Ice accretion in freezing rain by Kathleen F Jones( Book )

3 editions published in 1996 in English and held by 98 WorldCat member libraries worldwide

Ice jam flooding on the Missouri River near Williston, North Dakota by James L Wuebben( Book )

3 editions published in 1995 in English and held by 76 WorldCat member libraries worldwide

Abstracts from the International Conference on Snow Hydrology : the integration of physical, chemical, and biological systems by International Conference on Snow Hydrology( Book )

4 editions published in 1998 in English and held by 38 WorldCat member libraries worldwide

USA CRREL technical publications by Cold Regions Research and Engineering Laboratory (U.S.)( Book )

1 edition published in 1972 in English and held by 31 WorldCat member libraries worldwide

Ice strength as a function of hydrostatic pressure and temperature by Anatoly M Fish( Book )

4 editions published in 1997 in English and held by 22 WorldCat member libraries worldwide

The effects of temperature on germination of eleven Festuca cultivars by A. J Palazzo( Book )

3 editions published in 1997 in English and held by 22 WorldCat member libraries worldwide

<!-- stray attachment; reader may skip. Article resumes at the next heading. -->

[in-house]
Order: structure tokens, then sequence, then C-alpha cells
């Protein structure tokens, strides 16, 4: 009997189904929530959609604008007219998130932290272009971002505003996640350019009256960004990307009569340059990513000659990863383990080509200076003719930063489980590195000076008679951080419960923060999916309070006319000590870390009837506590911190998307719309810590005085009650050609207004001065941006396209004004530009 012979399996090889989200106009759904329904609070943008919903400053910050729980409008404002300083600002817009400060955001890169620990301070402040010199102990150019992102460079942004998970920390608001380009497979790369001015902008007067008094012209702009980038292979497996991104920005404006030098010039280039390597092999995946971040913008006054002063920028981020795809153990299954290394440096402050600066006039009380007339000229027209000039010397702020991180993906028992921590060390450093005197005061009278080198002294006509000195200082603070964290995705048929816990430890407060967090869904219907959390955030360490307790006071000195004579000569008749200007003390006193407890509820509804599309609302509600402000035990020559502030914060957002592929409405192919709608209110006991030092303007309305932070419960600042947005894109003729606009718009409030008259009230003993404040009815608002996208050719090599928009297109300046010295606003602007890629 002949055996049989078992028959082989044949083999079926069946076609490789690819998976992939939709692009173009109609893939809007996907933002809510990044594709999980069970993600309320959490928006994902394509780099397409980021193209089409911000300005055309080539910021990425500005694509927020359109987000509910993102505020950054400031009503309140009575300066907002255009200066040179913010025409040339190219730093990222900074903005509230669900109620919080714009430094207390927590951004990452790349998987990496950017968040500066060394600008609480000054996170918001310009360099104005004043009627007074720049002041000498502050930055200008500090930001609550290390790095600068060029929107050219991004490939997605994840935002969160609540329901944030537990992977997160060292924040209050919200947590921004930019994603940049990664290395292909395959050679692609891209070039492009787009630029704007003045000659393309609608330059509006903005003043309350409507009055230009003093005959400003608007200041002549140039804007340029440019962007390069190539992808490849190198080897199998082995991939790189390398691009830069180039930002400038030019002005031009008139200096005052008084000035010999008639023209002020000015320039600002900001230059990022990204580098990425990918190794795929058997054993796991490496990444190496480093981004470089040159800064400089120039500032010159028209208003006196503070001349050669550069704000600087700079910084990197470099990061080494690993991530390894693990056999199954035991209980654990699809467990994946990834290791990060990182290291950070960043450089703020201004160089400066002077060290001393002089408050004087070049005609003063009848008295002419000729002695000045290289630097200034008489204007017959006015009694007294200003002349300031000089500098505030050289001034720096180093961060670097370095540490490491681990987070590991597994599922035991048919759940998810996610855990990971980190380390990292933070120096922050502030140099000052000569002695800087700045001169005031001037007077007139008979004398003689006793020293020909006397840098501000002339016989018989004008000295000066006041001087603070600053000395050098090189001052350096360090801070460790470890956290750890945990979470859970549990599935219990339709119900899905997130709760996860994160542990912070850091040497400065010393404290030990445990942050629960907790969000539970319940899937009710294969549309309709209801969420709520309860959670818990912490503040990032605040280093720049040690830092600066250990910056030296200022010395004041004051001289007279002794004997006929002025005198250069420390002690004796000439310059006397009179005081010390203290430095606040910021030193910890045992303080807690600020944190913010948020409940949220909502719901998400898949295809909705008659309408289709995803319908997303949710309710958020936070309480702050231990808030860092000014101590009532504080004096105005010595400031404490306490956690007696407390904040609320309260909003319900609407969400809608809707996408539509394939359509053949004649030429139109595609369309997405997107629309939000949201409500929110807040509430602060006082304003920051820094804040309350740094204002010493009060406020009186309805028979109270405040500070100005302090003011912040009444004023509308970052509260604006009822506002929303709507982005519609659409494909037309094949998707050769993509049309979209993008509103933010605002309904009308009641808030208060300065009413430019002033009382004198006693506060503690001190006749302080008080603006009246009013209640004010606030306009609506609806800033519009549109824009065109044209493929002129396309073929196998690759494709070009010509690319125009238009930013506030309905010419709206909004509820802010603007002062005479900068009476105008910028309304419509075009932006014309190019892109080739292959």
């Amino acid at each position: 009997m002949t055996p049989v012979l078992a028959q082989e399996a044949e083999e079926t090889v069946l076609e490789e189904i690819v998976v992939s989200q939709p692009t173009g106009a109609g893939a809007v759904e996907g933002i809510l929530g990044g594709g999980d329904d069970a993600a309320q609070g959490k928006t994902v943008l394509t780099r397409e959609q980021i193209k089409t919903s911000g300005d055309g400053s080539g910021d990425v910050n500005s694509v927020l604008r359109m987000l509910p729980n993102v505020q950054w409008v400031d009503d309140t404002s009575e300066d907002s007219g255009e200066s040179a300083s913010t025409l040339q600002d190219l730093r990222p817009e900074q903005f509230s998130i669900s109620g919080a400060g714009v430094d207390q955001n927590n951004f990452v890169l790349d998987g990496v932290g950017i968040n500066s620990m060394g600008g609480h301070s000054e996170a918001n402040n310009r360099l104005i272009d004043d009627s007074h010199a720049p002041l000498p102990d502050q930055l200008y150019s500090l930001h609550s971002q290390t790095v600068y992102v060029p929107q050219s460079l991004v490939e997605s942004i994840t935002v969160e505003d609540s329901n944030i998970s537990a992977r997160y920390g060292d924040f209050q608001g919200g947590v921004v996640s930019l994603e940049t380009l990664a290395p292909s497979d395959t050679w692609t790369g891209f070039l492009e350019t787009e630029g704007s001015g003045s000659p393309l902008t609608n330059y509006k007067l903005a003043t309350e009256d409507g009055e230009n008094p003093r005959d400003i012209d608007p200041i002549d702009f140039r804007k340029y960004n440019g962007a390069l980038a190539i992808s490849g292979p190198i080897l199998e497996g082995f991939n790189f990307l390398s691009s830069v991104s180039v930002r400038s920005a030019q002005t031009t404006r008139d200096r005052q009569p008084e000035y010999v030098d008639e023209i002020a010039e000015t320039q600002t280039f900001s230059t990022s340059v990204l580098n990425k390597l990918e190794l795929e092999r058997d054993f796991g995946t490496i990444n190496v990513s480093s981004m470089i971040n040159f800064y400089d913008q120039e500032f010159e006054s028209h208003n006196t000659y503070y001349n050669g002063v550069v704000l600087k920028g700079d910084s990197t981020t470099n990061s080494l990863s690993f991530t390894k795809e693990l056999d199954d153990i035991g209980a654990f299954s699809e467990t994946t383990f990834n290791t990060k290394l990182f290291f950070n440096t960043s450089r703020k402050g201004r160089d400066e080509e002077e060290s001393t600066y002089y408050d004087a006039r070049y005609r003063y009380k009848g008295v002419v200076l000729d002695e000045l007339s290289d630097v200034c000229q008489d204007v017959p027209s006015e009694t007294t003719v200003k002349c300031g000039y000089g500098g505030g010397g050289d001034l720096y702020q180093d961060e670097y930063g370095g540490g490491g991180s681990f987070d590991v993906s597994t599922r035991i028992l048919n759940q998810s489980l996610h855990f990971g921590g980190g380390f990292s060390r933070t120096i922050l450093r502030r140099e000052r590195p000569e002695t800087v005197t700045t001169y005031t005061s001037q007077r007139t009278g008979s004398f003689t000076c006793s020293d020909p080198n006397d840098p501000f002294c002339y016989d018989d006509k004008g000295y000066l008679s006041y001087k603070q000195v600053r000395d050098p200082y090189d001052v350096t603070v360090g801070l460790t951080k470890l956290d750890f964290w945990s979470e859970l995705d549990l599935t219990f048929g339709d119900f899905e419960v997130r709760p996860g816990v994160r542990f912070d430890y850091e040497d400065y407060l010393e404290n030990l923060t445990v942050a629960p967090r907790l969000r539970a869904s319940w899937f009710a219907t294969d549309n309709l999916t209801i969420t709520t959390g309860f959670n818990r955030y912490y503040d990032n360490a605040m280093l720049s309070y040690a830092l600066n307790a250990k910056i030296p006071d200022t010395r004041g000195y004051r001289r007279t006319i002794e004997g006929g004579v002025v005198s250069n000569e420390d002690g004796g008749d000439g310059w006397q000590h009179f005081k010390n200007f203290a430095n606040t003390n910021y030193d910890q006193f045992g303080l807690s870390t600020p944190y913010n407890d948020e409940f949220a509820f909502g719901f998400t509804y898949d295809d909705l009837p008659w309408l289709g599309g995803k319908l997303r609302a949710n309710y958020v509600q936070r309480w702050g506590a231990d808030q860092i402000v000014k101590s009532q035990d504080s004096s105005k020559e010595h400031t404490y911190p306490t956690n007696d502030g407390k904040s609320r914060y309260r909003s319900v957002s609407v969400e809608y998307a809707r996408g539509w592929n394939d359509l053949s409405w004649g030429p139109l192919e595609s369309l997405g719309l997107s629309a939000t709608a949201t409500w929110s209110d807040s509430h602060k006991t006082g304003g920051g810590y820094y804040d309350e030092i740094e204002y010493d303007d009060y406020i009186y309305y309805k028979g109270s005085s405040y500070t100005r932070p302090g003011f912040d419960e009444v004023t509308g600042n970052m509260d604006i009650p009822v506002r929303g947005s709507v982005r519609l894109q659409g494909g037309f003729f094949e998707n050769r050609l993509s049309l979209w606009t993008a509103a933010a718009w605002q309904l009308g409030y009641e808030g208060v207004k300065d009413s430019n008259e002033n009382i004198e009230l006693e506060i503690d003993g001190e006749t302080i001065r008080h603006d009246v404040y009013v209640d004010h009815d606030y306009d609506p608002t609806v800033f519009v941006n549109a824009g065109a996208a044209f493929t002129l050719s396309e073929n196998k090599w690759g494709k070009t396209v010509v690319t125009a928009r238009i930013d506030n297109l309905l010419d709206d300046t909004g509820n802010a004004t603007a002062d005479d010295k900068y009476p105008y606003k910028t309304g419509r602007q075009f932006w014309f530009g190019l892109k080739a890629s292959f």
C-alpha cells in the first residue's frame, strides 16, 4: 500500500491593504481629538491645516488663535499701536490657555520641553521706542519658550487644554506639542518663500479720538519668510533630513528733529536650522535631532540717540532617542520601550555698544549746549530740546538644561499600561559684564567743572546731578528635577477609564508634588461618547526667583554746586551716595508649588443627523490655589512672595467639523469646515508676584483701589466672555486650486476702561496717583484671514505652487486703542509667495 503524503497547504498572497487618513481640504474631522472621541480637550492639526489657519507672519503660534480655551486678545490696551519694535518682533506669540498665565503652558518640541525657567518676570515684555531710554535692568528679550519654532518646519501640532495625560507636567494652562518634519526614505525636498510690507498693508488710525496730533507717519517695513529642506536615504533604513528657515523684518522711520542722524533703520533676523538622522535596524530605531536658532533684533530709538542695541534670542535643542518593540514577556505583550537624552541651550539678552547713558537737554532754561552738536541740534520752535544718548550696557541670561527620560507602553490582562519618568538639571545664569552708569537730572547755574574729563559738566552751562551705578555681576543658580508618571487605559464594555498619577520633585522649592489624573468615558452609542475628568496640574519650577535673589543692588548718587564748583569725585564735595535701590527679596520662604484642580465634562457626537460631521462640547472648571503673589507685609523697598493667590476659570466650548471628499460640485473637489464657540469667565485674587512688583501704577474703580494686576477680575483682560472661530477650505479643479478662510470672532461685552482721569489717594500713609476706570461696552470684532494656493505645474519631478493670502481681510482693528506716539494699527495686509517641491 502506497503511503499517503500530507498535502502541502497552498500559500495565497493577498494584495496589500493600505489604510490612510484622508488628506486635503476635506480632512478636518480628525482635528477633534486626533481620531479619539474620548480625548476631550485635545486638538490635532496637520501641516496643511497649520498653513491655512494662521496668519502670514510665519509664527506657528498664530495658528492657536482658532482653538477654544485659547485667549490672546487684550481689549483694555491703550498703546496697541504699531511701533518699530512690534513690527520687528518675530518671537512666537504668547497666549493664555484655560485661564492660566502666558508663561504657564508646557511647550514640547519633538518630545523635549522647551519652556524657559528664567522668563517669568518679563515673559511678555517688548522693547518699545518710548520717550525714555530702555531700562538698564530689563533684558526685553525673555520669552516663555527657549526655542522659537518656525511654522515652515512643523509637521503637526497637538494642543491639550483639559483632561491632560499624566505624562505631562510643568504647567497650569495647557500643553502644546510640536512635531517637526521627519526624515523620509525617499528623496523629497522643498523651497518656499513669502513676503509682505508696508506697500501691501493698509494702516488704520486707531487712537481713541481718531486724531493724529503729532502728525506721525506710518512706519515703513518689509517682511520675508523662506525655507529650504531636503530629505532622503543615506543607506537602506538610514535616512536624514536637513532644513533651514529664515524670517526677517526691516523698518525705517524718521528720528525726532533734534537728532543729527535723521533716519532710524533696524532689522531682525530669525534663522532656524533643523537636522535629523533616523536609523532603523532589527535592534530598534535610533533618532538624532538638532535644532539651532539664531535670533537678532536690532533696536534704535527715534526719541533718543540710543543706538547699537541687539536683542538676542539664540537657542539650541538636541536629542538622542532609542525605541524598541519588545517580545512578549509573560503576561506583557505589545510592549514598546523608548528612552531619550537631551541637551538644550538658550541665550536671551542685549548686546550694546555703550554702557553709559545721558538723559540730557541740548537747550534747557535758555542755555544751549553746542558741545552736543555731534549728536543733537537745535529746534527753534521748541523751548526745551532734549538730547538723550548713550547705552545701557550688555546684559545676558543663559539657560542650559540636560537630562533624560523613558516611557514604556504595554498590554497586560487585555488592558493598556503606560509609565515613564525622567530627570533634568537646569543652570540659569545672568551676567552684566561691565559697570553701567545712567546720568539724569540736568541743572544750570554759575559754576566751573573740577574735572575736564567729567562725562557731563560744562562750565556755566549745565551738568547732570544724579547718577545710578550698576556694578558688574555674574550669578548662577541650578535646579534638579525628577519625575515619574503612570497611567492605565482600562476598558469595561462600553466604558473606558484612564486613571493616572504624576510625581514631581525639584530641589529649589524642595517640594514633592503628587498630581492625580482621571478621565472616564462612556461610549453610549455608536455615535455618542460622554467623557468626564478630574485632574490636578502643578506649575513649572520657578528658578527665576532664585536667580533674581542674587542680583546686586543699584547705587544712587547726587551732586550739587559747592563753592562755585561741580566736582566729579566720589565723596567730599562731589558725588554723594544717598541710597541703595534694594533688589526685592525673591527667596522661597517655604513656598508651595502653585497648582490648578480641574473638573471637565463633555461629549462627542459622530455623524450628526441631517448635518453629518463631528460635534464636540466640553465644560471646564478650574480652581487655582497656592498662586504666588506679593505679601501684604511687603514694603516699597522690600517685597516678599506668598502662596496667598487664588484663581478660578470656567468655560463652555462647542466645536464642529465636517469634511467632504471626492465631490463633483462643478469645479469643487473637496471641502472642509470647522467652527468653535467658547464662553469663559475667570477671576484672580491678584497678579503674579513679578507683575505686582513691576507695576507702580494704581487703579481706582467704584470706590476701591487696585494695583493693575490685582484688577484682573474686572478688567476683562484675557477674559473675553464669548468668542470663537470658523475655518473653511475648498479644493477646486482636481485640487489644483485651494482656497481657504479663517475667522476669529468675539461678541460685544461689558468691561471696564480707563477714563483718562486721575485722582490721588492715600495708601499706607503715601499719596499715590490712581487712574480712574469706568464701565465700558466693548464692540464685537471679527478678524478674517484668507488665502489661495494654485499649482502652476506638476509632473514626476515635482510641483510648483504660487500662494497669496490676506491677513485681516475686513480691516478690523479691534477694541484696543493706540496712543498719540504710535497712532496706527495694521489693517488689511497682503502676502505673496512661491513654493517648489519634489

Many studies have shown that water potential at planting affects the germination rate and final germination of Festuca cultivars. Limited information is available about the extent of variability in temperature-dependence of germination among different Festuca cultivars. Our objective was to study germination at five temperatures for a wide range of Festuca cultivars. Festuca seeds were screened for germination during 28 days in polyethylene growth pouches held at constant temperatures of 10, 15, 20, 25, or 300C. The germination percentage significantly (p <0.05) increased as the temperature increased from 10 to 150C, when averaged across the cultivars, and decreased thereafter. The cultivar "Clemfine" tall fescue (Festuca arundinacen Schreb.) had the greatest germination percentage, and "Arctared" red fescue (Festuca rubra L.) had the least when averaged across the five temperatures. Conversely, the average time to germination (Atg) was greatest at 100C and least at 300C. Reaching a germination level of 80% or more of the seeds required 14 days at 100C, 9 d at 150C, 8 d at 200C, and 7 d at 25 or 300C. Base temperatures required for germination of Festuca species were 3.20C for rapid germinators, 3.6 to 60C for medium germinators, and 4 to 60C for poor germinators. Heat units (growing degree-days>100C) calculated for the rapid germinators were 1290C-d, 120 to 1400C-d for medium germinators, and 135 to 1910C-d for the poor germinators. Germination decreased as heat units were increased. The Atg and heat unit regressions explained